The transition to college can include various experiences for both you and your student. The following sections include information about this new season of life:

What You May Experience

  • The college experience is a significant transition for family and guardians.
  • You may worry about your student’s ability to effectively care for her/himself.
  • You may worry about losing your student as s/he begins to function more independently and form deep attachments with peers.
  • You may experience periods of happiness, excitement, and pride when your student leaves for college. You may also experience a sense of sadness and pain and be concerned about your student’s future and well-being.
  • You may be concerned about how your student will deal with alcohol, drugs, and sexual relationships.
  • You can expect to feel a variety of emotions.

How You Can Support Yourself

  • Recognize that it is normal to have mixed feelings when your student leaves home. Feelings of pain and loss often accompany separation from loved ones. You may also feel a sense of relief at getting your student off to college, relishing some time alone.
  • Talk to others who have already been through the adjustment period or those just going through it like yourself. They can often provide a sense of supportive understanding.
  • Allow yourself to feel whatever emotions arise during this period of adjustment; develop and maintain your own support systems.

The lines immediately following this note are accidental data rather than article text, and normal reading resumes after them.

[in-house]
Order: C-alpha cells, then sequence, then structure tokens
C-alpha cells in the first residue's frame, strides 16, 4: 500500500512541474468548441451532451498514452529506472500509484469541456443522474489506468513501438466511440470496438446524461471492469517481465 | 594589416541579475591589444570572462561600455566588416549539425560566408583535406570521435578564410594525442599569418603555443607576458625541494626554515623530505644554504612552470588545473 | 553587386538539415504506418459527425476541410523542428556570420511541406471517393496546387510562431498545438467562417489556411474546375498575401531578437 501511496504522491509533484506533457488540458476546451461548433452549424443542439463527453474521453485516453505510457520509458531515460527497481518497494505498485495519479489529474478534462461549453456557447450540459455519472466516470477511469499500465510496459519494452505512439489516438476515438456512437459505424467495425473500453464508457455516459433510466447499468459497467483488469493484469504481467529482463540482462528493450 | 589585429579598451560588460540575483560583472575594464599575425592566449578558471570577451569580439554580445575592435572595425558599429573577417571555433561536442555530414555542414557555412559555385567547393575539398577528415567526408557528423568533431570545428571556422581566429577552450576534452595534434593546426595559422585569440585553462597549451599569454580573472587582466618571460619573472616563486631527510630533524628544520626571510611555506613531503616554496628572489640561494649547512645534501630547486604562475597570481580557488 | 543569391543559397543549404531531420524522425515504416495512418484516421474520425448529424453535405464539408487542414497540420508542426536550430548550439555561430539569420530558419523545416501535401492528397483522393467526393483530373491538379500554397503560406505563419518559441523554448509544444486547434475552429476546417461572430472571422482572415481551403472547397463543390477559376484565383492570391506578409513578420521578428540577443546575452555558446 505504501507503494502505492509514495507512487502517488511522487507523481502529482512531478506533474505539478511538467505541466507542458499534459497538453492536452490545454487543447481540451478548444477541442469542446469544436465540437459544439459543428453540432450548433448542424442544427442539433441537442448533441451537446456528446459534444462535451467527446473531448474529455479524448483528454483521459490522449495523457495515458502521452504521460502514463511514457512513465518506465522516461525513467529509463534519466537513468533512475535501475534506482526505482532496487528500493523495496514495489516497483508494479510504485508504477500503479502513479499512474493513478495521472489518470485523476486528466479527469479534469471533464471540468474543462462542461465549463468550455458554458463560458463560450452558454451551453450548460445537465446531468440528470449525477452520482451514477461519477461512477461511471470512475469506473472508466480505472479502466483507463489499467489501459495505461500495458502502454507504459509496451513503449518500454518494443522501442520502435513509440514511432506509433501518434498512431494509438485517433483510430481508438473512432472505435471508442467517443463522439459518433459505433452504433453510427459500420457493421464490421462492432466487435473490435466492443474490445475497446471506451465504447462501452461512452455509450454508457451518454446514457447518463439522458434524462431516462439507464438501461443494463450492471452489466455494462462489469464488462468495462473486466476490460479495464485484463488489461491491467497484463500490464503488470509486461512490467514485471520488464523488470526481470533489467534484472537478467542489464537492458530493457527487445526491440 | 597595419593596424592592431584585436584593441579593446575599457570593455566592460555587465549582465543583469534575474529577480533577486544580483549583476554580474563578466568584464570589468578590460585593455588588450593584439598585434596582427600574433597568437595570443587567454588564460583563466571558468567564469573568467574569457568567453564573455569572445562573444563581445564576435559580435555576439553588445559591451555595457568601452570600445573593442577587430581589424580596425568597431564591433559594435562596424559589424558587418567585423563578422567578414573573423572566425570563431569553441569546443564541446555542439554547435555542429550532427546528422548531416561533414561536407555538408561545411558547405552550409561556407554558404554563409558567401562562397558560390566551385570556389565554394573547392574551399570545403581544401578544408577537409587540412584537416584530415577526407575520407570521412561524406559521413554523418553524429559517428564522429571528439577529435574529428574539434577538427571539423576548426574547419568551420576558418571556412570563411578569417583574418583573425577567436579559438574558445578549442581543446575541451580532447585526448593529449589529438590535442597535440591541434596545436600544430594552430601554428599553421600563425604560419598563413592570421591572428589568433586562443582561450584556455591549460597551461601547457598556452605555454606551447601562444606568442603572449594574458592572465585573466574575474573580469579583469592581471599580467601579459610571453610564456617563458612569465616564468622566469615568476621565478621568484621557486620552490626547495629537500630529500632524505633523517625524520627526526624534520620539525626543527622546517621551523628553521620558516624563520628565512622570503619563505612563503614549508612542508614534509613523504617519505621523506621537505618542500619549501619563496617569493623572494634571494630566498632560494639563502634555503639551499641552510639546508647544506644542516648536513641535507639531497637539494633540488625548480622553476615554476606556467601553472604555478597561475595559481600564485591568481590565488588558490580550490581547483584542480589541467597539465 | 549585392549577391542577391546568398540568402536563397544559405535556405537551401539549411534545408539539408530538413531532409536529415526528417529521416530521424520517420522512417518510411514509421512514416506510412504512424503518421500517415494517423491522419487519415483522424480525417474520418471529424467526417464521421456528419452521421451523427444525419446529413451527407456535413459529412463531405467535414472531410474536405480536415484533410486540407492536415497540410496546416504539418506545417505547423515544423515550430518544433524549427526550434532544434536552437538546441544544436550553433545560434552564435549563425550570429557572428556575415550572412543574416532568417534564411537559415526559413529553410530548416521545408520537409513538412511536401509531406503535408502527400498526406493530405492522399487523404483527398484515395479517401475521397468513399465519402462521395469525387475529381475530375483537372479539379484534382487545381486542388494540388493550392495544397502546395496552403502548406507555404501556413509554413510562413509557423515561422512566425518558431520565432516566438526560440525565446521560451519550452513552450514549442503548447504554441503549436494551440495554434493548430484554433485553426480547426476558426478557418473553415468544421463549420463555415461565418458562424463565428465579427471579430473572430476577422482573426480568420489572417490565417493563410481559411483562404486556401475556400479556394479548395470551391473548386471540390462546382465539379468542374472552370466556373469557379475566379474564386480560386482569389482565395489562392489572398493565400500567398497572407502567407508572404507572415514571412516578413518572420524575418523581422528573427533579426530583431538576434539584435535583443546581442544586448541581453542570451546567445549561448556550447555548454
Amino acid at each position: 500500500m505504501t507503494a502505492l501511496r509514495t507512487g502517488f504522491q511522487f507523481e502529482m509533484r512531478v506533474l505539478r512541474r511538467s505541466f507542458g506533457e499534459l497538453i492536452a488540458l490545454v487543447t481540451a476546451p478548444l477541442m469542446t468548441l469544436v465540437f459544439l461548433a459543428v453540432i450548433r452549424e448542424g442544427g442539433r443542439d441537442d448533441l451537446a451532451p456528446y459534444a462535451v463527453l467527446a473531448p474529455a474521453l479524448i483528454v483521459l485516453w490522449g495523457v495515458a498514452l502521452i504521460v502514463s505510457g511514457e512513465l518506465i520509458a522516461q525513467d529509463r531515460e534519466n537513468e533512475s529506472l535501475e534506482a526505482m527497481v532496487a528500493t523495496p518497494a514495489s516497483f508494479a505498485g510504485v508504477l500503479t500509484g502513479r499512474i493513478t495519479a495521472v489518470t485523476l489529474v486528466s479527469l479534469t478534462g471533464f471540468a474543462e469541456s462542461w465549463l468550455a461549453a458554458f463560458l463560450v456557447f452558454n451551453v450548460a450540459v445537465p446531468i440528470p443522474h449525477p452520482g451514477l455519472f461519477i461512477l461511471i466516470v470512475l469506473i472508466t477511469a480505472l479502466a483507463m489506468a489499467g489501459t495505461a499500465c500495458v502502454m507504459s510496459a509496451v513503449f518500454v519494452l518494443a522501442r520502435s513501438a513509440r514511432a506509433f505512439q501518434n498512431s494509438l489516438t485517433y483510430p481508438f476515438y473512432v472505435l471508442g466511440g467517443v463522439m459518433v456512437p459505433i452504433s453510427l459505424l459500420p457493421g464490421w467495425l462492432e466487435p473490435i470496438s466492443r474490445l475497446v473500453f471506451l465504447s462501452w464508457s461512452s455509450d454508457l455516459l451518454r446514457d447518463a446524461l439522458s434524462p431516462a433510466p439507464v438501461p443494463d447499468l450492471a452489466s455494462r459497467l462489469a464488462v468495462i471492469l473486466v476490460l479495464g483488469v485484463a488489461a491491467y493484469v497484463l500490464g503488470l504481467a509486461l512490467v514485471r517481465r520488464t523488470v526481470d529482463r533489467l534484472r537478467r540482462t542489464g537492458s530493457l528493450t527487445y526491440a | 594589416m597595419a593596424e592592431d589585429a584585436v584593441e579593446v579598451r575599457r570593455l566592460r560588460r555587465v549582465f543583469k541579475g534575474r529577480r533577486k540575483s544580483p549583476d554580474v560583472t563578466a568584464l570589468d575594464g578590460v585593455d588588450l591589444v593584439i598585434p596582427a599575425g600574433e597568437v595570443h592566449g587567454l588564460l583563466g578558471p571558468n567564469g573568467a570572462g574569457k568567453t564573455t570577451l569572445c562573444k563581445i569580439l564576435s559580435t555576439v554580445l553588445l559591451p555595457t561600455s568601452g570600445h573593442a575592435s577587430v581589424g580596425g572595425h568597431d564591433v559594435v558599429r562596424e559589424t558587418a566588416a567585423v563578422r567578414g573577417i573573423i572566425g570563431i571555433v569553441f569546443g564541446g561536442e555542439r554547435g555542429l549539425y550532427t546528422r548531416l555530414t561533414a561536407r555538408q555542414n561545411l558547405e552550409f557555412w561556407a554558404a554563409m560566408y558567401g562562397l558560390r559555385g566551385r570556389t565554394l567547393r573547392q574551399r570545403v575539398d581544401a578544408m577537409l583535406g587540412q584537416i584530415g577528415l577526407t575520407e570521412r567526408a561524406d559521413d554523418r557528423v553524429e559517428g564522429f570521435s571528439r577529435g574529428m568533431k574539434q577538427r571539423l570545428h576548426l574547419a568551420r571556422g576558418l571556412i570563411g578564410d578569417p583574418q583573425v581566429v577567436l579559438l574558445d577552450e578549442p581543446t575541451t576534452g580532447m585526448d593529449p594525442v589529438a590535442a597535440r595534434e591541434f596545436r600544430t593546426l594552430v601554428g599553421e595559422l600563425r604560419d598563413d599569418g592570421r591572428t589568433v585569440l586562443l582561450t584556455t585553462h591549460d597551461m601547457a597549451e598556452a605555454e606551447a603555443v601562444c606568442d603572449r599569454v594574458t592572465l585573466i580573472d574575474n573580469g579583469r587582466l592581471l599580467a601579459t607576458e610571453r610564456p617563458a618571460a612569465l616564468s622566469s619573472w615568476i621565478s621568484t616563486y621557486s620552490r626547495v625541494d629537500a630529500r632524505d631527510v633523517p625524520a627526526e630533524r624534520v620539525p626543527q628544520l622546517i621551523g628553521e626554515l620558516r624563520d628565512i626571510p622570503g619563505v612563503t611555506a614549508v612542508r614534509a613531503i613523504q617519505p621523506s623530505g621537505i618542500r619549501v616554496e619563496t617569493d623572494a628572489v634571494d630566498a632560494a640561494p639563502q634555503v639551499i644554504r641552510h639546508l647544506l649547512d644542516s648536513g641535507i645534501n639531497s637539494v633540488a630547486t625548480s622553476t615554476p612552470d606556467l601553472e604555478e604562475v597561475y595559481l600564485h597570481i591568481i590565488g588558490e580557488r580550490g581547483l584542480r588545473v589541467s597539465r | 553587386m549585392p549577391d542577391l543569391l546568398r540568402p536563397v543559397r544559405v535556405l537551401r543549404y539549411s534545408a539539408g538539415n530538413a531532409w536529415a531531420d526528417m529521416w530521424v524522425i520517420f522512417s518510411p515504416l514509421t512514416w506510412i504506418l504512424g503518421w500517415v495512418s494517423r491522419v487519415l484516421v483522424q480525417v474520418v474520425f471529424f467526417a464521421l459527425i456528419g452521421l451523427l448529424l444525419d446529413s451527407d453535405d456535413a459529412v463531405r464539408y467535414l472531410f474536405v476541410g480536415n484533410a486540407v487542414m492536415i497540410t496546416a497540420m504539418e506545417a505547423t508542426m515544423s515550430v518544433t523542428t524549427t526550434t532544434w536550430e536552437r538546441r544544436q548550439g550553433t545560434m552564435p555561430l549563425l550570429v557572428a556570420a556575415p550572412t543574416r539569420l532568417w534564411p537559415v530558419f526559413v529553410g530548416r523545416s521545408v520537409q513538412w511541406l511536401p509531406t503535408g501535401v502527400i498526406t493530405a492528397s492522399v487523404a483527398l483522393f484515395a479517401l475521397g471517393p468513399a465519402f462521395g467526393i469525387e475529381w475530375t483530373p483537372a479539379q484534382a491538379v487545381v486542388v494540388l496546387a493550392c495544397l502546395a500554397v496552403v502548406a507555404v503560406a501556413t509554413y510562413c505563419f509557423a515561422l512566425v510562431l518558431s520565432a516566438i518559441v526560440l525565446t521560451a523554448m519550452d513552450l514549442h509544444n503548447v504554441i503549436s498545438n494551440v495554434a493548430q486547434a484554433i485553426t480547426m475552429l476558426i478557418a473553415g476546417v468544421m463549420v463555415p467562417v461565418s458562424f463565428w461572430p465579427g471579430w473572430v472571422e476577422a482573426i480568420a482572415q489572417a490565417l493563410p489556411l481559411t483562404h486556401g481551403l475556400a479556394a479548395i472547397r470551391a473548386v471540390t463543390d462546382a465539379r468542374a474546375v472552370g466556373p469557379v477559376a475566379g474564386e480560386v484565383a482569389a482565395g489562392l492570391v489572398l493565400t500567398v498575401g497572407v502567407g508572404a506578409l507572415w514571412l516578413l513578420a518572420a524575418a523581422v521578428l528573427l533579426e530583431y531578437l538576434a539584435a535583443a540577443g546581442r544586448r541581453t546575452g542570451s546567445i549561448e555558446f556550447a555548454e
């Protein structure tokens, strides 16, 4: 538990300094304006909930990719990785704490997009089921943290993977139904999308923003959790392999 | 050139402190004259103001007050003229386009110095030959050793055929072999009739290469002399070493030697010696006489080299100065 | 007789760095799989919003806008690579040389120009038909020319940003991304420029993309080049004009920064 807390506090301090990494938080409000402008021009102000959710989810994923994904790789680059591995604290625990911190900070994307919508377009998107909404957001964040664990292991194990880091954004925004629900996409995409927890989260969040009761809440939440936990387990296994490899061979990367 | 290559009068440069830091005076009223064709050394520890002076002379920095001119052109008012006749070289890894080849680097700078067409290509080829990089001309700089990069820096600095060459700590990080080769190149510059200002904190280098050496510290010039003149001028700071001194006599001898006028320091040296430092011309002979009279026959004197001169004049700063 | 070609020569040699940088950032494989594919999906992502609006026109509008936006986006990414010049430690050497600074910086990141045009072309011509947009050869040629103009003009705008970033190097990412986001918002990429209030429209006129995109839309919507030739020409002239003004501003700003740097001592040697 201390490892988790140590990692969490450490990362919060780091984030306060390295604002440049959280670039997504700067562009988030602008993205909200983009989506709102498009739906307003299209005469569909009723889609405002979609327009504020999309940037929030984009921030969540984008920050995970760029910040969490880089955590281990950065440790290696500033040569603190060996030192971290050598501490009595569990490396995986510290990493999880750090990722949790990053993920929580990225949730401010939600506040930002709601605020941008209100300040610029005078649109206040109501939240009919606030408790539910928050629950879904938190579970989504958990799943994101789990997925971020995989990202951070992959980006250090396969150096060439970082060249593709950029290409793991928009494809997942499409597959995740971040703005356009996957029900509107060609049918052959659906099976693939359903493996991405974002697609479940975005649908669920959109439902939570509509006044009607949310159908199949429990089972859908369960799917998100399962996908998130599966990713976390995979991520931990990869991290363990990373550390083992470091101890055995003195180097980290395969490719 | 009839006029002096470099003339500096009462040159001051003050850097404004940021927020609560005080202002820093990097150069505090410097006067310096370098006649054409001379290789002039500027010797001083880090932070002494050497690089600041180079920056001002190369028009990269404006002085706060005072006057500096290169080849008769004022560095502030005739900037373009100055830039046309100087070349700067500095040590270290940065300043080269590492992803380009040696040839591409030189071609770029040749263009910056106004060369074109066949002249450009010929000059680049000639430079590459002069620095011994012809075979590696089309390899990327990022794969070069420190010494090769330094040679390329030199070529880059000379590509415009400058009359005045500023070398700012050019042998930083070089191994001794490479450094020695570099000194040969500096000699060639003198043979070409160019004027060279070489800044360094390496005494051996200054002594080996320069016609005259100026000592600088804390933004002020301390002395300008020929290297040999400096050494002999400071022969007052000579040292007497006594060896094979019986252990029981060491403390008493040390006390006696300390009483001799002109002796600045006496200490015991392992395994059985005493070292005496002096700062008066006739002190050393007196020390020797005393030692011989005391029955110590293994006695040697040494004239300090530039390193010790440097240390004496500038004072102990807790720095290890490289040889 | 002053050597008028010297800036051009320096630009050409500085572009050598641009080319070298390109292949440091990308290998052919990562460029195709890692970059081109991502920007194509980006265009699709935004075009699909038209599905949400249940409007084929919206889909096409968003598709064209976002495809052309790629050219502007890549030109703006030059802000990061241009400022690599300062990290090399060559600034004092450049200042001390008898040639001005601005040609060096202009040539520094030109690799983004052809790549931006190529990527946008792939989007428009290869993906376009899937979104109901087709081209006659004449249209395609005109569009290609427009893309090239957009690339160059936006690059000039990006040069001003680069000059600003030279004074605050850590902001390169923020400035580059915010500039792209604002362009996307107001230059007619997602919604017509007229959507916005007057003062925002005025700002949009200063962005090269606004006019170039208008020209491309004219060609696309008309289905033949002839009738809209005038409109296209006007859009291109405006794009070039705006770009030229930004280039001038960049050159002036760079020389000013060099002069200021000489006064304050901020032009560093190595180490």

• Do your best to maintain your own sense of well-being. This may include eating and sleeping well, exercising, and setting new and creative goals for yourself.

What your Student May Experience

  • For your student, college will most likely be a period of intellectual stimulation and growth, career exploration and development, increased independence, self-exploration and discovery, and social involvement.
  • During this time, your student may forge new identities or seek to clarify his/her values and beliefs. This may require an examination of family, friends, and self. S/he may challenge the values you hold dear.
  • The changes a student may experience can occur quickly, as he/she begins to develop new peer relationships, gain competence in new areas, and learn to manage her/his independence.
  • It is important to recognize that every student will experience her/his own unique set of challenges and adjustments. Likewise, you might have different expectations for and reactions to your student’s college experience.

How You Can Support Your Student

  • Maintain a supportive relationship with your student as this can be critical to her/his success in college, particularly her/his first year. Convey your support.
  • Maintain regular contact yet also allow space for him/her to approach you and set the agenda for some of your conversations. Let your student know that you respect and support her/his right to make independent decisions.
  • Know that your student may accept your advice one day and reject it the next – this is normal!
  • Refrain, if possible, from burdening your student with problems s/he has no control over and can do nothing about.
  • If possible, create as little change as possible in his/her home environment.
  • Various university personnel can be helpful to you and your student in the future. These individuals can include academic advisors, deans, financial aid officers, and residence hall staff.
Reprinted with permission from Georgetown University, Counseling and Psychiatric Services, for formatting and content ideas.